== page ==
Police leaders adopt uniform approach to officersâ€™ mental health
Don’t suffer in silence. That’s the message from South Wales Police Federation chair Steve Treharne to members as police chiefs pledge to adopt a new uniform approach to supporting officers’ mental health.
Steve hopes the pledge, alongside a new package of support for officers, will help break down the barriers around seeking mental health support.
He said: “Our members often exposed to some of the most difficult situations on an almost daily basis, and we know that their experiences of policing the pandemic have also been challenging.
“By the very nature of their role their mental health, as well as their physical health, can be impacted.
“Which is why we welcome this commitment from police chiefs to ensure that our members’ mental health is and will remain a priority. I hope it helps to end the stigma around seeking support
“And I would urge members not to suffer in silence. Make that call, speak to a Fed rep. Get the help you need and deserve.”
Steve’s comments follow The Royal Foundation’s Emergency Services Mental Health Symposium, which saw 200 leaders from across police, fire, ambulance, and search and rescue from the four nations come together for the first time to address the mental health of their workforces.
National Police Chiefs’ Council (NPCC) chair Martin Hewitt signed the Mental Health at Work Commitment endorsing six standards, including declaring mental health is, and will remain, a strategic priority, and encouraging forces to promote an open culture around mental health.
The symposium saw the launch of a Blue Light Together package of mental health support for the emergency services, developed by The Royal Foundation and other partner organisations.
Through a new Blue Light Together website from mental health charity Mind, information and advice to help emergency responders with their mental health has been shared, including real life stories and tips from colleagues working in the field and guides for employers so they can support their teams with their wellbeing.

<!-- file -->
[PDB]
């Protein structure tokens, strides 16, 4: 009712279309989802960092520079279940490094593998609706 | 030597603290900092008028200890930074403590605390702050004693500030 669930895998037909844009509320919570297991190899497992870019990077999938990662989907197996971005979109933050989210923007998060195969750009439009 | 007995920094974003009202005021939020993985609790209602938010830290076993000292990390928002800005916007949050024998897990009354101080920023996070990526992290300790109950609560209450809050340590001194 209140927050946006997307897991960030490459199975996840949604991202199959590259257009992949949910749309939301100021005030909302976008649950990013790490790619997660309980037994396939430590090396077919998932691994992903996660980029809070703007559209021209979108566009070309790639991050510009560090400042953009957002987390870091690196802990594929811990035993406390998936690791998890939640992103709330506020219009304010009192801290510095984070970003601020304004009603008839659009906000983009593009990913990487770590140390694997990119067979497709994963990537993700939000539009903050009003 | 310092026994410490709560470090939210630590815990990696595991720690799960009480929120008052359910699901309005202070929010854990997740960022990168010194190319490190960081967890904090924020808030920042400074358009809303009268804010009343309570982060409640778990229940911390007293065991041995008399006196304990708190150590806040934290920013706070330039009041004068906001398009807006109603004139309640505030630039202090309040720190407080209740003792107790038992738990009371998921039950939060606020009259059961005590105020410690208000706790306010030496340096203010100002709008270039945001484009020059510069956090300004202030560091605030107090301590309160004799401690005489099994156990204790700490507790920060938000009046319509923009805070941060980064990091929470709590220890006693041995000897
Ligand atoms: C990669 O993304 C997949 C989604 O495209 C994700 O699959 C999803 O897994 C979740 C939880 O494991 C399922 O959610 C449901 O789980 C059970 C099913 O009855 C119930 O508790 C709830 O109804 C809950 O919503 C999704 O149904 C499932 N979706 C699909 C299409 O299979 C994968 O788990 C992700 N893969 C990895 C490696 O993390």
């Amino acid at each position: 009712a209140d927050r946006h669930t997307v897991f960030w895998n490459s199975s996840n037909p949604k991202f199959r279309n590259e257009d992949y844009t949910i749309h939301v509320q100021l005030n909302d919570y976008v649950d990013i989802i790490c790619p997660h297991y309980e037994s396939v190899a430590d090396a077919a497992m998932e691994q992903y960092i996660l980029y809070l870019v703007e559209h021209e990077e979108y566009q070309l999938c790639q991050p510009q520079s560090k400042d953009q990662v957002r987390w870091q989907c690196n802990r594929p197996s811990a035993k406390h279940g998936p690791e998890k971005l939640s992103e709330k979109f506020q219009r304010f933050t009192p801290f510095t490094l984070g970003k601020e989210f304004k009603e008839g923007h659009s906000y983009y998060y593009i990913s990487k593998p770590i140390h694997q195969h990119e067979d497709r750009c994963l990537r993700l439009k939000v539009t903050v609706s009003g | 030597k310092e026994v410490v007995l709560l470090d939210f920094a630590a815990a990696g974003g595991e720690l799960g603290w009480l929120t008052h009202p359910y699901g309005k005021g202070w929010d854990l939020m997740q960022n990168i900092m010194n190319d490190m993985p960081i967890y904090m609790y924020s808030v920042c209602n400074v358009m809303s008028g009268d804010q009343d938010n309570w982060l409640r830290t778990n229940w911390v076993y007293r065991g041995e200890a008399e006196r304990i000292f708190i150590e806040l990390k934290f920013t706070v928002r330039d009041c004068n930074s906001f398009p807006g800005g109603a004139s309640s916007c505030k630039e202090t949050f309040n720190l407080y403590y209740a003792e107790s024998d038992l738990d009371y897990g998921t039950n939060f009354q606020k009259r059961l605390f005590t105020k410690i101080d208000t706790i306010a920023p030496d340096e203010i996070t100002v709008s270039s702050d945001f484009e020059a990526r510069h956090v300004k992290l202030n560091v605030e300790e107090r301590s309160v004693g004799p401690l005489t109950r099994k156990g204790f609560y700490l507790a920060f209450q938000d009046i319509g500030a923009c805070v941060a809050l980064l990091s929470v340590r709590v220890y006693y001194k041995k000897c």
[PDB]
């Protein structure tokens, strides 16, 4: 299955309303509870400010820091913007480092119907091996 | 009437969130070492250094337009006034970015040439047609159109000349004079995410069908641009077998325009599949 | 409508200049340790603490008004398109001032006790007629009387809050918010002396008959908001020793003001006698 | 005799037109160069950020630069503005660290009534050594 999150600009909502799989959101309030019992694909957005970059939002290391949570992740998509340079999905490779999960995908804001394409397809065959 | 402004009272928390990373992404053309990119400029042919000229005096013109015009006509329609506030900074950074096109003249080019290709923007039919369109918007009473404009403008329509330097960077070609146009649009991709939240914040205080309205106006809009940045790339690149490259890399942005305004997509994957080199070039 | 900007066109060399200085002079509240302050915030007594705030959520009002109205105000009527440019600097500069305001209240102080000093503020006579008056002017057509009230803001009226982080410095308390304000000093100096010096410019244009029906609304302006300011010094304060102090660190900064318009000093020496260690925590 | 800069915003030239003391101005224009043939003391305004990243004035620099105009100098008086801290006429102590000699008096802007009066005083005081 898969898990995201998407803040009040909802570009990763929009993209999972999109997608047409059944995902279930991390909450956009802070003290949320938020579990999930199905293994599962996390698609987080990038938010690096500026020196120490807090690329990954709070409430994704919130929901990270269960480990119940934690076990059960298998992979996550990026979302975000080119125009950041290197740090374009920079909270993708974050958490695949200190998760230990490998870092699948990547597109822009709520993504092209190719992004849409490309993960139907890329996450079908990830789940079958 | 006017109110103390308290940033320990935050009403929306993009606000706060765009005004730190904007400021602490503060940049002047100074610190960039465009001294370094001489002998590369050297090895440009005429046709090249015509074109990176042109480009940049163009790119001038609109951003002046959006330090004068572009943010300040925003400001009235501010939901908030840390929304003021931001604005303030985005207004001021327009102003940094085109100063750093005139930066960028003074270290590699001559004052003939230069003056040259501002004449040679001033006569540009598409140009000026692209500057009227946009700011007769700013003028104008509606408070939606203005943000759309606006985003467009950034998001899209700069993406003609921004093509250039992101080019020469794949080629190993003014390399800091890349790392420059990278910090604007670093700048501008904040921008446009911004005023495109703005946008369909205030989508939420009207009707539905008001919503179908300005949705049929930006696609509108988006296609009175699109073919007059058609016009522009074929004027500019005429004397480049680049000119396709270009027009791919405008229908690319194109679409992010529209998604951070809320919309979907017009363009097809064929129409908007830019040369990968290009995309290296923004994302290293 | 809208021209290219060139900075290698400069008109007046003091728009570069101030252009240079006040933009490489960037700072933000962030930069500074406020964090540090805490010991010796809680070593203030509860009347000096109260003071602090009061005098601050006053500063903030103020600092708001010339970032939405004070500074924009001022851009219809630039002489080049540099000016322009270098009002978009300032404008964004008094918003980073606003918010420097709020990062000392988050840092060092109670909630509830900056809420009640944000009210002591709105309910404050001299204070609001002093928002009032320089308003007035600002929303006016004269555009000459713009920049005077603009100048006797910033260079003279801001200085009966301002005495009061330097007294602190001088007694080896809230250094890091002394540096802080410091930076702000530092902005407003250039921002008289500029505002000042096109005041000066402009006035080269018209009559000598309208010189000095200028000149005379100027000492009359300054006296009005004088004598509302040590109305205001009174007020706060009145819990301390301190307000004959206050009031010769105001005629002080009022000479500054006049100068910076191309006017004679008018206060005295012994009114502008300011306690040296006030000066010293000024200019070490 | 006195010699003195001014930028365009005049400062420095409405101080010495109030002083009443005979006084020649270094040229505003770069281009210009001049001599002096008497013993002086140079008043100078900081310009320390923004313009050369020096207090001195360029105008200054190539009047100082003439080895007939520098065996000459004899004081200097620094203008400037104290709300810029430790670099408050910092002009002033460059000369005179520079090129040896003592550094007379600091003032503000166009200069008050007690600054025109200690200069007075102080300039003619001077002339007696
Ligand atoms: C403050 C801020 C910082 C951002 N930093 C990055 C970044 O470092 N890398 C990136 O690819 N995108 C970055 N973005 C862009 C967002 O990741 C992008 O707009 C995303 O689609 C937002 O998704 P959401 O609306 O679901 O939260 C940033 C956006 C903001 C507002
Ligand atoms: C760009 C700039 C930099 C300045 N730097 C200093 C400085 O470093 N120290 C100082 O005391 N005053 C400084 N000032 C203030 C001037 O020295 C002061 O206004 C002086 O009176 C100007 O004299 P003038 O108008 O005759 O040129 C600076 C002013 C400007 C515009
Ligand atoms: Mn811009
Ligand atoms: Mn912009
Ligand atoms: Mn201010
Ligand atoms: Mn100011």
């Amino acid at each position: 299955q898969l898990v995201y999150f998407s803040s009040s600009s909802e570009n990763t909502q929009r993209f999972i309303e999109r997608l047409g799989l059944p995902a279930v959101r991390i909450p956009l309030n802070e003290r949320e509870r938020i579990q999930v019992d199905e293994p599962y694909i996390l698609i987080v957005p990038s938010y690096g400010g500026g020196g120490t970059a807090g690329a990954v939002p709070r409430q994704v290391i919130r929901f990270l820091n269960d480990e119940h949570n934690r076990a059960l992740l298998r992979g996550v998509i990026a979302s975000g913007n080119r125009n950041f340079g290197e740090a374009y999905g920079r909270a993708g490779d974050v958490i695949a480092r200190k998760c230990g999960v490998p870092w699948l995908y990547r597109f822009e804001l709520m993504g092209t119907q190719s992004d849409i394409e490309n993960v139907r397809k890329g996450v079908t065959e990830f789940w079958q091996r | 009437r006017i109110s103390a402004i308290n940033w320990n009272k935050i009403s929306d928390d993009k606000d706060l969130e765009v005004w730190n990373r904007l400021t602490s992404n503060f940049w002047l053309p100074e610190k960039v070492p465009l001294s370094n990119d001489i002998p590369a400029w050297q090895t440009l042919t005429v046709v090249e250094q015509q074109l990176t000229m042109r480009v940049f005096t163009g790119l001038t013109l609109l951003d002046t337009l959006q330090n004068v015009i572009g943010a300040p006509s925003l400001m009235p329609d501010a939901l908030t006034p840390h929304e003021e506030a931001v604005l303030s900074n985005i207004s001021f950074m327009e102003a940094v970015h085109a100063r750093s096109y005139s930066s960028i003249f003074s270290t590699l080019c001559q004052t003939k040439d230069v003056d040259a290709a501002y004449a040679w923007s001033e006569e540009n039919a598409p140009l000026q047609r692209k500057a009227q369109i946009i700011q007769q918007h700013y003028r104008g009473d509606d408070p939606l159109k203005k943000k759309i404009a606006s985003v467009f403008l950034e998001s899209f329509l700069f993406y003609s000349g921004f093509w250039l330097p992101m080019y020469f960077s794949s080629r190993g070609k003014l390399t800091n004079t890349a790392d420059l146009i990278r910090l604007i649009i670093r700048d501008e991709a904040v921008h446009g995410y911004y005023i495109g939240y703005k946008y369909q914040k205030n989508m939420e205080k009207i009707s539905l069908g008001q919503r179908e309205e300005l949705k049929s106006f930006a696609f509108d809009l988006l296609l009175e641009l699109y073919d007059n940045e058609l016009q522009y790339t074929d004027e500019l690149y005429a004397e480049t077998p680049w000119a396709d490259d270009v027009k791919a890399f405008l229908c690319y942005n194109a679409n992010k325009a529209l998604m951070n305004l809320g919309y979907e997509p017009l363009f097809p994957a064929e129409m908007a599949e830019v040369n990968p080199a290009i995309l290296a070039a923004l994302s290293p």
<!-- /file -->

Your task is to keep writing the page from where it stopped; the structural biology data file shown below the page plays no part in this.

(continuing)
Working in partnership with the British Association for Counselling and Psychotherapy (BACP), The Royal Foundation is also funding the creation of a directory of therapists who have experience of specialising in addressingâ€¯the complex mental health needs of emergency responders.
The event included a live panel session involving senior emergency services leaders who spoke about their personal experiences with mental health struggles, alongside speeches by Dame Cressida Dick, Commissioner of the Metropolitan Police, Health Secretary Sajid Javid, Mind CEO Paul Farmer and The Duke of Cambridge.
Federation national chair John Apter, who attended the event, said: “Policing and other emergency services have talked a lot about how they are supporting the mental health of their workforce for a number of years, and there have been some improvements.
“The pledge that has been agreed to by the NPCC is a massive step forward, but chiefs have got to make sure it delivers something tangible as too many colleagues are being failed on daily basis; I have spoken to officers who are truly broken, and on many occasions this was completely avoidable.
“Rather than continuing to stick plasters over gaping wounds, it is key the service focuses on prevention.
“In policing, we cannot get away from attending traumatic incidents, but we can do more to ensure there is better support for them and their families, and better training in place for supervisors and managers so they can recognise and address the issues.”
Find information, ideas and support to help look after your mental health at Blue Light Together.